The National Catholic Review
John Dear
An Interview with John Dear, S.J.
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What drew you to work for Gospel-based nonviolence? 

 

Even before joining the Society of Jesus in 1982, I was influenced by the antiwar stance of two Jesuits, Richard McSorley and Daniel Berrigan—and also by the work of Horace McKenna, another Jesuit, who spent his life working on behalf of the poor in rural Maryland and in Washington, D.C. I wanted to be like them. They had a lot to do with why I joined the Jesuits. All three saw the relationship between war and poverty, a connection also made by Dorothy Day, the founder, with Peter Maurin, of the Catholic Worker movement.

The summer before entering the Jesuit novitiate I made a pilgrimage to the Holy Land. The very day I left, Israel invaded Lebanon. It was shocking, and I made a commitment then and there to spend my Jesuit life trying to live according to the Sermon on the Mount, to love my enemies and to work for peace and teach nonviolence.

What are your main activities now?

I concentrate primarily on speaking trips and writing. Doubleday has published my latest book, The Questions of Jesus. I live in New Mexico in an adobe house on top of a mesa that can be reached only by vehicles with four-wheel drive. The house looks out over 100 miles of desert, and I can see the hills where the Los Alamos Nuclear Weapons Lab is located, where they built the first atom bomb and continue to build nuclear weapons. I’ve started Pax Christi groups around the state, and we’re organizing a campaign to close down the laboratory. We’re now planning our third annual vigil there to coincide with the 60th anniversary of the bombing of Hiroshima on August 6. We’re planning to go to Los Alamos with sackcloth and ashes to repent of the sin of nuclear weapons.

What is it like to live in the desert?

There’s nothing romantic about living in the desert. You notice your inner demons surfacing, so the solitude can be challenging. The desert experiences of John the Baptist and Jesus and those of the desert fathers and mothers have become more real to me. In one of his books, Thomas Merton says that they withdrew to the desert, after the church accepted the concept of the just war theory and sided with the empire, so that they could keep the vision of the Gospel alive.

How do you pray?

Without quality time in private prayer, I’d burn out and give up. So I try to spend 30 to 40 minutes daily simply sitting with Jesus, telling him my concerns and then trying to be open to what he is saying. This has helped me grow in peace, hope and love. I find Jesus is always encouraging me and sending me out to do the works of peace and justice. I’ve always tried to have a spiritual director also, who can act as an unbiased referee between God and me. He helps me see where God is in my life and work. I also try to make an annual retreat.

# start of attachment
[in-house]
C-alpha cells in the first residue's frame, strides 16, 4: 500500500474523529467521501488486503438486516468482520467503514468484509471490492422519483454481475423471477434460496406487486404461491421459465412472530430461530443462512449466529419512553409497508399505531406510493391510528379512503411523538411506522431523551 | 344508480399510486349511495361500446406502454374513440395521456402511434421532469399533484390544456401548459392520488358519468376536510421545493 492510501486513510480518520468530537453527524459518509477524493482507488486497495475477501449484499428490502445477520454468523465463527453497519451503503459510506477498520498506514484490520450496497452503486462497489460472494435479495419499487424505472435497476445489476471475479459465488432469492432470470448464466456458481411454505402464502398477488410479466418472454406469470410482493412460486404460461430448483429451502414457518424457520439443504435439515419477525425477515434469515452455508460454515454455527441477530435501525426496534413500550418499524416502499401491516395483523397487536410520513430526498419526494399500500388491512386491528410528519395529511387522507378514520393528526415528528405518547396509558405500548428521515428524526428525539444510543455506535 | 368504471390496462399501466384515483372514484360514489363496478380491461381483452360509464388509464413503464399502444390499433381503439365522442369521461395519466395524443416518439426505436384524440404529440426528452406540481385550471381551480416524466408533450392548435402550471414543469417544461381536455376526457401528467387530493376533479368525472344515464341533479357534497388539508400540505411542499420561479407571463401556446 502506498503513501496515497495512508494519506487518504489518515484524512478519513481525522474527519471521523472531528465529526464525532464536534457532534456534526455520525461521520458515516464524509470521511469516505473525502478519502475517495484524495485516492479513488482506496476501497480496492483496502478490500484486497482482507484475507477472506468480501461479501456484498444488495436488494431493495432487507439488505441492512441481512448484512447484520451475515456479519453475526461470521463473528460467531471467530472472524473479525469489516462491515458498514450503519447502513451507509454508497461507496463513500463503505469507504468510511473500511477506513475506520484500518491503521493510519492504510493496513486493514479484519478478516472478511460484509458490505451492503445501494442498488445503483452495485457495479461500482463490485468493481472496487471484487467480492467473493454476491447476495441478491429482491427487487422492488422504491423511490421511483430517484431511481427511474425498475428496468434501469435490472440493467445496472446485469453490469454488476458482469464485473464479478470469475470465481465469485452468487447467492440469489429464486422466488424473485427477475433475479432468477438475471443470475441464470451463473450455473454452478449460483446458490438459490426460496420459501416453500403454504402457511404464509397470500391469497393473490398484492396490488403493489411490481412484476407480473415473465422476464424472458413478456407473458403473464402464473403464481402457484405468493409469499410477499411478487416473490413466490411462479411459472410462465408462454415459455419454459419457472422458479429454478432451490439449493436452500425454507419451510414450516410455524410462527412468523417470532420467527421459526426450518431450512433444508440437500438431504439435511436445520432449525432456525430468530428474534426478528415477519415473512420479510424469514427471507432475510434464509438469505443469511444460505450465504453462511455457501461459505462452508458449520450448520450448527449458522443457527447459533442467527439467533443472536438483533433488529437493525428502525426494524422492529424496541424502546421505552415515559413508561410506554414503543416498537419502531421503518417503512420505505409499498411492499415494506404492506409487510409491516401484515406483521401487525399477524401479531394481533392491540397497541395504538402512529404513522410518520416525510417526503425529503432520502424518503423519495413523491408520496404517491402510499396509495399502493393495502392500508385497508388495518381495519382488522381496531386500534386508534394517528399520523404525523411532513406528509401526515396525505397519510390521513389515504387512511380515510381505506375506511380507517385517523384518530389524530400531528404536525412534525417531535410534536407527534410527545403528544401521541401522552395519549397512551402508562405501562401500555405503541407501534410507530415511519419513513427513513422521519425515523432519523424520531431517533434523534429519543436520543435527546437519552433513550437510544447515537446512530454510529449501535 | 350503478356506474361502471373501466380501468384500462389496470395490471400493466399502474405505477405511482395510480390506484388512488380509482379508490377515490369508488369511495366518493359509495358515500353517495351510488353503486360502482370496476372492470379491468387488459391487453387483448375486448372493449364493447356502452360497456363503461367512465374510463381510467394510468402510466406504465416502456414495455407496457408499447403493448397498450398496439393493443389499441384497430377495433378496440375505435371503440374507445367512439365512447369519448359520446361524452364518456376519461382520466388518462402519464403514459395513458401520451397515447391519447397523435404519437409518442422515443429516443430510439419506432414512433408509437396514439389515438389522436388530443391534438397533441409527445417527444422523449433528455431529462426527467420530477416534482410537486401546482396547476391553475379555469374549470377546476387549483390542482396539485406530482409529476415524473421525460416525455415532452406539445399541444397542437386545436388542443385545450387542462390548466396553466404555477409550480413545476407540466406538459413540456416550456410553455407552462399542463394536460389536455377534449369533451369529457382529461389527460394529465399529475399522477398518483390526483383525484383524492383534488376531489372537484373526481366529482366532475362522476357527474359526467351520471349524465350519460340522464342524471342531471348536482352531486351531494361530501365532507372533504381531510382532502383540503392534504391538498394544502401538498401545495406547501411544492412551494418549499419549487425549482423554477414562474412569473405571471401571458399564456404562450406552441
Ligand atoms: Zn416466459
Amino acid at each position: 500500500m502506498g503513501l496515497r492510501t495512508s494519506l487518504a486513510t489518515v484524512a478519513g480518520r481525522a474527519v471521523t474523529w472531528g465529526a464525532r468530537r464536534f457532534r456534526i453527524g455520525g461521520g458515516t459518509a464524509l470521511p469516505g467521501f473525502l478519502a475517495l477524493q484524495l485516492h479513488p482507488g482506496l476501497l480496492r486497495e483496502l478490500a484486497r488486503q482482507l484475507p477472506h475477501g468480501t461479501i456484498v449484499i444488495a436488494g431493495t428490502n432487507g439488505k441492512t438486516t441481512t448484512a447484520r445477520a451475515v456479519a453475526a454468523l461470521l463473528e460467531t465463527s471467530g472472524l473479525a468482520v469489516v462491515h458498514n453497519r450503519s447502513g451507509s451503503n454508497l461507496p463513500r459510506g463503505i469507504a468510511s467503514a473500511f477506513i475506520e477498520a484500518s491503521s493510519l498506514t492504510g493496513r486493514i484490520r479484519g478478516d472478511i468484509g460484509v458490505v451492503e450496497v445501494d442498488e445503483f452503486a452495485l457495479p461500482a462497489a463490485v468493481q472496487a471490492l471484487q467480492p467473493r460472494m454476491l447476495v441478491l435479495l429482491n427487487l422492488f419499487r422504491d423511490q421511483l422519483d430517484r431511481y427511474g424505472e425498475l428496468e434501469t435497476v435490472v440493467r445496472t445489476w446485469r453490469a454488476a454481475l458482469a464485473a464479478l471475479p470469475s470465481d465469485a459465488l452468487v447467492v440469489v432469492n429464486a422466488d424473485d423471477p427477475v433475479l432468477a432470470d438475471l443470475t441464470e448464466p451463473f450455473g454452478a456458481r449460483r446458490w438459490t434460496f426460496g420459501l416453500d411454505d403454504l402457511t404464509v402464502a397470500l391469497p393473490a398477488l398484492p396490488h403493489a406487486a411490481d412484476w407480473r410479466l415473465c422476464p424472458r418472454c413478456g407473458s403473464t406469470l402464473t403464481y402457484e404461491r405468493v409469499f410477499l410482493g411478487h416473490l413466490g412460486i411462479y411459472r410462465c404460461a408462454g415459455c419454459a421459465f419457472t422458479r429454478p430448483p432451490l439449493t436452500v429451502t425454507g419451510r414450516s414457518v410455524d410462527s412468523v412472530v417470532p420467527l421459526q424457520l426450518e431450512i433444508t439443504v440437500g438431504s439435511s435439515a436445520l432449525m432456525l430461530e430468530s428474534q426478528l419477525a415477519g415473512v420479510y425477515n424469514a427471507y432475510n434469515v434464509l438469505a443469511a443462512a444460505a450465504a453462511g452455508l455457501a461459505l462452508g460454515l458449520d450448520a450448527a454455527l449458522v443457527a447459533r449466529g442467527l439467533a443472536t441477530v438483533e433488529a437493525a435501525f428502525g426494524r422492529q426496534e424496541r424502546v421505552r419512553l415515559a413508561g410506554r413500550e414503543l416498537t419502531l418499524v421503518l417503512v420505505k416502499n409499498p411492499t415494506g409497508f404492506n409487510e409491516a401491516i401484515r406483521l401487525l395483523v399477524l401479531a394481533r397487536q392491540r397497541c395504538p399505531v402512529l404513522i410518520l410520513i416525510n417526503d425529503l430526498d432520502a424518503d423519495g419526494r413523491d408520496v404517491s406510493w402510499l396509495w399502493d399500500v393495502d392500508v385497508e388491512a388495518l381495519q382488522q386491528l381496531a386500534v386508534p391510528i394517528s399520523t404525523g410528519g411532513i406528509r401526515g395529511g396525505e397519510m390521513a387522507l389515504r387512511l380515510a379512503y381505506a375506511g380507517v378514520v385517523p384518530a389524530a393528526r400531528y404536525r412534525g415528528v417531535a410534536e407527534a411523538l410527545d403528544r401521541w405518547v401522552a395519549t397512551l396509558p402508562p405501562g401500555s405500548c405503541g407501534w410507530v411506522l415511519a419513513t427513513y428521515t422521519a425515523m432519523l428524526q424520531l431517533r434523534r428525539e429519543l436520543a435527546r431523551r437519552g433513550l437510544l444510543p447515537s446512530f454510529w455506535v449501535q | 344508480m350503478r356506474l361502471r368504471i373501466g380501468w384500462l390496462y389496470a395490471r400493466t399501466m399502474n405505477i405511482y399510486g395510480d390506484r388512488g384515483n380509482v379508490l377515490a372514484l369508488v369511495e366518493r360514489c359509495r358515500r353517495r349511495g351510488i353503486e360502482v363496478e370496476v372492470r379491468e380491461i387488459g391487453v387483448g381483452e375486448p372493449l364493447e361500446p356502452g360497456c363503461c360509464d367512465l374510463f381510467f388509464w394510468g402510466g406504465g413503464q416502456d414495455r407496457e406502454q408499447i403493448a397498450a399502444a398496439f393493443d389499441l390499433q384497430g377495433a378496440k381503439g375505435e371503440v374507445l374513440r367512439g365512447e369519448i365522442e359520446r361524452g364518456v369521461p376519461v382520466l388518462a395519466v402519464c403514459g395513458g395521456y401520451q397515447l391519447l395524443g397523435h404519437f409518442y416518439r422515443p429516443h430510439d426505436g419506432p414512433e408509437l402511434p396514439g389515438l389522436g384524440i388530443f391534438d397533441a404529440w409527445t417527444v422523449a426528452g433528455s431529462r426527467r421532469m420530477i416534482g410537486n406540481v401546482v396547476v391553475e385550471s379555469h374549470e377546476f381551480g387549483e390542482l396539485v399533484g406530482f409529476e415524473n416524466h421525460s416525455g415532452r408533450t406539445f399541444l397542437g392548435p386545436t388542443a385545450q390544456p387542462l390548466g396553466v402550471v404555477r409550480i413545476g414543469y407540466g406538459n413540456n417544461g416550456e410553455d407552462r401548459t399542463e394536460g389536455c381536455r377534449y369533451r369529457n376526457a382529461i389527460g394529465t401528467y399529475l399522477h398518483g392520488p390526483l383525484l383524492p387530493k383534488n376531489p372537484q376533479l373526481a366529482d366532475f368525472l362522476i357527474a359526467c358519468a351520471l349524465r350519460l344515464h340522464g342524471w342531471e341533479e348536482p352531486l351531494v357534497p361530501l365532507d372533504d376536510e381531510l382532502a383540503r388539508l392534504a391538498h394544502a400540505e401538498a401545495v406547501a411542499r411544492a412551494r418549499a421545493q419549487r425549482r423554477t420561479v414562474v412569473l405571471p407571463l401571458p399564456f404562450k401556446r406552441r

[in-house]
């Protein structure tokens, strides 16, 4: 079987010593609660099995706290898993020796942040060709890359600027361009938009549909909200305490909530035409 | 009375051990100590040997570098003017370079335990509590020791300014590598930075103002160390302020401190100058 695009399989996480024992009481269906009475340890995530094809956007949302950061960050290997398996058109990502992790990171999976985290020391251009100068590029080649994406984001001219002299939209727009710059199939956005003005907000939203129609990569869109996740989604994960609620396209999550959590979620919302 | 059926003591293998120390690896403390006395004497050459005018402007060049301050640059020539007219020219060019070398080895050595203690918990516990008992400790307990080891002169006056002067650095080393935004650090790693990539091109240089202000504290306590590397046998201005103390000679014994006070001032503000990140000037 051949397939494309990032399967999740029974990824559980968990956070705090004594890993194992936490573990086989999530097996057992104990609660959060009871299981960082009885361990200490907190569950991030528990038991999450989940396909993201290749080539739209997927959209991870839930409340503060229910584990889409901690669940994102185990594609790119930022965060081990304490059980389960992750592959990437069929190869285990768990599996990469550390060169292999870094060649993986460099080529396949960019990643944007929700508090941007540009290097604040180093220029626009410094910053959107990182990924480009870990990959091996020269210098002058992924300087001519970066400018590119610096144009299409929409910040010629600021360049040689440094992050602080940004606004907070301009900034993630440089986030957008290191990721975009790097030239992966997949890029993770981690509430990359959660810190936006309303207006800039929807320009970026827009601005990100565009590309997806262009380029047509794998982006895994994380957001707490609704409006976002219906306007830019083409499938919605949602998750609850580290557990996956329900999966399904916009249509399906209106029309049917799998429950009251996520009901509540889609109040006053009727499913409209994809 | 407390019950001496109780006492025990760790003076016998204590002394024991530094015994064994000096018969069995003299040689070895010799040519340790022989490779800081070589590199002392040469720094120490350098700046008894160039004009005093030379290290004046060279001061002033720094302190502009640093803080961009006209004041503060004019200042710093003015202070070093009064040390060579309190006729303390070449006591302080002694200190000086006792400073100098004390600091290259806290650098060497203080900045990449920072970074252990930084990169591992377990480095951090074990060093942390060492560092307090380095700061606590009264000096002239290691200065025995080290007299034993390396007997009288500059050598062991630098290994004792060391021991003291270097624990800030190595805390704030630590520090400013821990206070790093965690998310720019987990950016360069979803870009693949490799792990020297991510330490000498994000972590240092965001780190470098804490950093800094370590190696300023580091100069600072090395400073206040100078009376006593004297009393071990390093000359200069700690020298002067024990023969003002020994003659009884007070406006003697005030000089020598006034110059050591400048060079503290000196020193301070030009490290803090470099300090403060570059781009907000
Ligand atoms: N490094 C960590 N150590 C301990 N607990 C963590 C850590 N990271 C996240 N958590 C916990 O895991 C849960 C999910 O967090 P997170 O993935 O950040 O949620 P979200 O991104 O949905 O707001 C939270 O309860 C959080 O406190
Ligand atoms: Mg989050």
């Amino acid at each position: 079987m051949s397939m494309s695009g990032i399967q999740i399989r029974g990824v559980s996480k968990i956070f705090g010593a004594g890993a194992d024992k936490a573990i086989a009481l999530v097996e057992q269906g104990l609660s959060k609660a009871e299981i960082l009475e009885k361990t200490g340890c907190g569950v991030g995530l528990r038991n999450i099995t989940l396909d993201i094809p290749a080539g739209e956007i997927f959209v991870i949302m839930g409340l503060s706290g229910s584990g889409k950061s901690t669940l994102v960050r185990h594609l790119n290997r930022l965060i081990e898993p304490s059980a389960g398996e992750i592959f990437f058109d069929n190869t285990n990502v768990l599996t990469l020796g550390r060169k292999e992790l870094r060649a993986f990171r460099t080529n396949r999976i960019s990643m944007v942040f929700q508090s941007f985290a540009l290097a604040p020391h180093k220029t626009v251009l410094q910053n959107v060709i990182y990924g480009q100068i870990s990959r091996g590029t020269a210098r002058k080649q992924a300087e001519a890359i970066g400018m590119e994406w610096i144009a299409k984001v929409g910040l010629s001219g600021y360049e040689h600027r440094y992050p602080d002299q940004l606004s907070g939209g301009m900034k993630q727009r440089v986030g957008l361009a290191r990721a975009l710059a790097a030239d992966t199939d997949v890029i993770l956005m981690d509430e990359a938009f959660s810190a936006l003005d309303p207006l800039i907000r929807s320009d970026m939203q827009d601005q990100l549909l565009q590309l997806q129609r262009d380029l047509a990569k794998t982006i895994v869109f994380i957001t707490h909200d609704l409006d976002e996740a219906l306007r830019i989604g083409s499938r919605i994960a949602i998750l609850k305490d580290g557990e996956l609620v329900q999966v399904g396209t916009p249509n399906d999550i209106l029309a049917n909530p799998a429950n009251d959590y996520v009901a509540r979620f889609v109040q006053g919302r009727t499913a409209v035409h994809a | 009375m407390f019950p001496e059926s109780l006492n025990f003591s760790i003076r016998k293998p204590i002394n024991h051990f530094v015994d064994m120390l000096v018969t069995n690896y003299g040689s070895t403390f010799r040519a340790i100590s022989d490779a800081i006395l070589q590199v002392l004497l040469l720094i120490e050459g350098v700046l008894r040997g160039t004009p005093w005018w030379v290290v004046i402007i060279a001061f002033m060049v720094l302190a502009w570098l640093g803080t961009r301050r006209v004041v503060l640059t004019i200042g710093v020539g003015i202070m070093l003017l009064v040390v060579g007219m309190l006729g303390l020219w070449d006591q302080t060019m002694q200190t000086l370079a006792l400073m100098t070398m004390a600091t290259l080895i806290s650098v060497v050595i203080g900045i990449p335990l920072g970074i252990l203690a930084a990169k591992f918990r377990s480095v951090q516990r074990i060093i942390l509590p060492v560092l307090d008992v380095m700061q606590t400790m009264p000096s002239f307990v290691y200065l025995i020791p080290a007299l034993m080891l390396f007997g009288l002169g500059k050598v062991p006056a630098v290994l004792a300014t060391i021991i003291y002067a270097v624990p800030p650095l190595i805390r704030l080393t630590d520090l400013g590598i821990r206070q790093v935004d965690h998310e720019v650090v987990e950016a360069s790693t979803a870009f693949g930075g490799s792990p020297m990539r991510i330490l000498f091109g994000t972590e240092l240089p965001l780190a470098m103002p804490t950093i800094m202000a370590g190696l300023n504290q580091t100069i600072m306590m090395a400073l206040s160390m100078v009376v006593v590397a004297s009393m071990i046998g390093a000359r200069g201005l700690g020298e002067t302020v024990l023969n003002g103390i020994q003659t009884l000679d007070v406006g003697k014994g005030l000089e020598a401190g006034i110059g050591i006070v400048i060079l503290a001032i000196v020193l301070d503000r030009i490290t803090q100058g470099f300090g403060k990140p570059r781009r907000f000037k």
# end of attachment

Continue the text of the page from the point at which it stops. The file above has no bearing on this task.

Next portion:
Has your Jesuit training helped you combine solitude with travel and public speaking?

Yes, the Spiritual Exercises of St. Ignatius are a great way to prepare for public work for justice and peace. Jesuit spirituality tries to combine both the active and the contemplative life. It keeps me focused on being a companion of Jesus, to do what he does, to talk about the things he talks about. When I first met Daniel Berrigan, he said, “The point of this life is to make our story fit into the story of Jesus.” That’s what I’m trying to do, to take seriously what Jesus says about loving our enemies, making peace and seeking justice, to follow his story and live it out today in these times of war and injustice.

Have you felt supported in your work?

I have received hate mail and even death threats because of my stand on nonviolence and our campaign against Los Alamos. The local National Guard unit demonstrated in front of my former rectory in the small town of Springer before they left for Iraq, to criticize my peace stand. And many Jesuits dislike what I do. But some have supported me—including Father Peter-Hans Kolvenbach, the Jesuit superior general, who wrote me an encouraging letter when I was in jail in North Carolina for a Plowshares disarmament action in 1993. At that time, with Phil Berrigan and two other friends, I entered the Seymour Johnson Air Force Base and hammered on an F-15 fighter bomber in a symbolic acting out of the Isaian image of beating swords into plowshares. My provincial gave me permission to do that action. These days, I have some good friends who support my work.

In your talks on peace to church and university groups, do you encounter opposition?

In every group there are people who do not agree with me. Before the November elections, I spoke at a small Baptist college in Pennsylvania. I had been asked to speak on a passage from Scripture, and so I chose the Beatitudes. All 2,000 students were required to attend. I told them that when Jesus says, “Blessed are the peacemakers,” that means that war-makers are not blessed, so we have to be people of nonviolence and stand against the war in Iraq. The place exploded. A third of the students stormed out, and the rest began chanting “Bush, Bush, Bush!” The faculty rushed me off the stage. The very next day, I flew to Idaho to give a retreat on nonviolence that even the local bishop joined. It was a very peaceful and prayerful gathering. I never know what to expect.